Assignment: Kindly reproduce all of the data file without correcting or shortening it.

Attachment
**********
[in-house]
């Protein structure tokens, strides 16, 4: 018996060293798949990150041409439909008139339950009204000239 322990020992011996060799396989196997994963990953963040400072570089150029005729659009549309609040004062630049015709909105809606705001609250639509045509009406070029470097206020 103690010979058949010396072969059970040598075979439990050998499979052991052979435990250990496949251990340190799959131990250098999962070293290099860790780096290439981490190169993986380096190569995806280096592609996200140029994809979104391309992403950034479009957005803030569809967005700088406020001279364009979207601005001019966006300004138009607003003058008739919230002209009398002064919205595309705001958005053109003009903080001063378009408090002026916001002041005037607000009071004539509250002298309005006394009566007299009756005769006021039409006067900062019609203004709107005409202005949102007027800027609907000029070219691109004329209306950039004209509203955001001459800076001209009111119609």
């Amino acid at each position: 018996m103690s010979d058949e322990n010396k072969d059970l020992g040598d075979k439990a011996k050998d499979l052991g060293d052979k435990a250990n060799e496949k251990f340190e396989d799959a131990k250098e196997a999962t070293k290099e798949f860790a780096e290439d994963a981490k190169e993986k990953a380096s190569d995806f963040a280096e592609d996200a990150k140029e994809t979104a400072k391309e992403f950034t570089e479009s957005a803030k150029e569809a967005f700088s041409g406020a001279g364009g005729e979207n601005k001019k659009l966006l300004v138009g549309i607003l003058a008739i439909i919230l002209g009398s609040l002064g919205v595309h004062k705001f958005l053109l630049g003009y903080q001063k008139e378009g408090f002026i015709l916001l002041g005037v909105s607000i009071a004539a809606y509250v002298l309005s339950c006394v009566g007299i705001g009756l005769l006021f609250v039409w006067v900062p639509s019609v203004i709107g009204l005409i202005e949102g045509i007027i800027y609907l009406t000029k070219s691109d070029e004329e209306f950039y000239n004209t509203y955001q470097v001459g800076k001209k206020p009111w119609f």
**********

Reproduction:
[in-house]
């Protein structure tokens, strides 16, 4: 018996060293798949990150041409439909008139339950009204000239 322990020992011996060799396989196997994963990953963040400072570089150029005729659009549309609040004062630049015709909105809606705001609250639509045509009406070029470097206020 103690010979058949010396072969059970040598075979439990050998499979052991052979435990250990496949251990340190799959131990250098999962070293290099860790780096290439981490190169993986380096190569995806280096592609996200140029994809979104391309992403950034479009957005803030569809967005700088406020001279364009979207601005001019966006300004138009607003003058008739919230002209009398002064919205595309705001958005053109003009903080001063378009408090002026916001002041005037607000009071004539509250002298309005006394009566007299009756005769006021039409006067900062019609203004709107005409202005949102007027800027609907000029070219691109004329209306950039004209509203955001001459800076001209009111119609």
């Amino acid at each position: 018996m103690s010979d058949e322990n010396k072969d059970l020992g040598d075979k439990a011996k050998d499979l052991g060293d052979k435990a250990n060799e496949k251990f340190e396989d799959a131990k250098e196997a999962t070293k290099e798949f860790a780096e290439d994963a981490k190169e993986k990953a380096s190569d995806f963040a280096e592609d996200a990150k140029e994809t979104a400072k391309e992403f950034t570089e479009s957005a803030k150029e569809a967005f700088s041409g406020a001279g364009g005729e979207n601005k001019k659009l966006l300004v138009g549309i607003l003058a008739i439909i919230l002209g009398s609040l002064g919205v595309h004062k705001f958005l053109l630049g003009y903080q001063k008139e378009g408090f002026i015709l916001l002041g005037v909105s607000i009071a004539a809606y509250v002298l309005s339950c006394v009566g007299i705001g009756l005769l006021f609250v039409w006067v900062p639509s019609v203004i709107g009204l005409i202005e949102g045509i007027i800027y609907l009406t000029k070219s691109d070029e004329e209306f950039y000239n004209t509203y955001q470097v001459g800076k001209k206020p009111w119609f």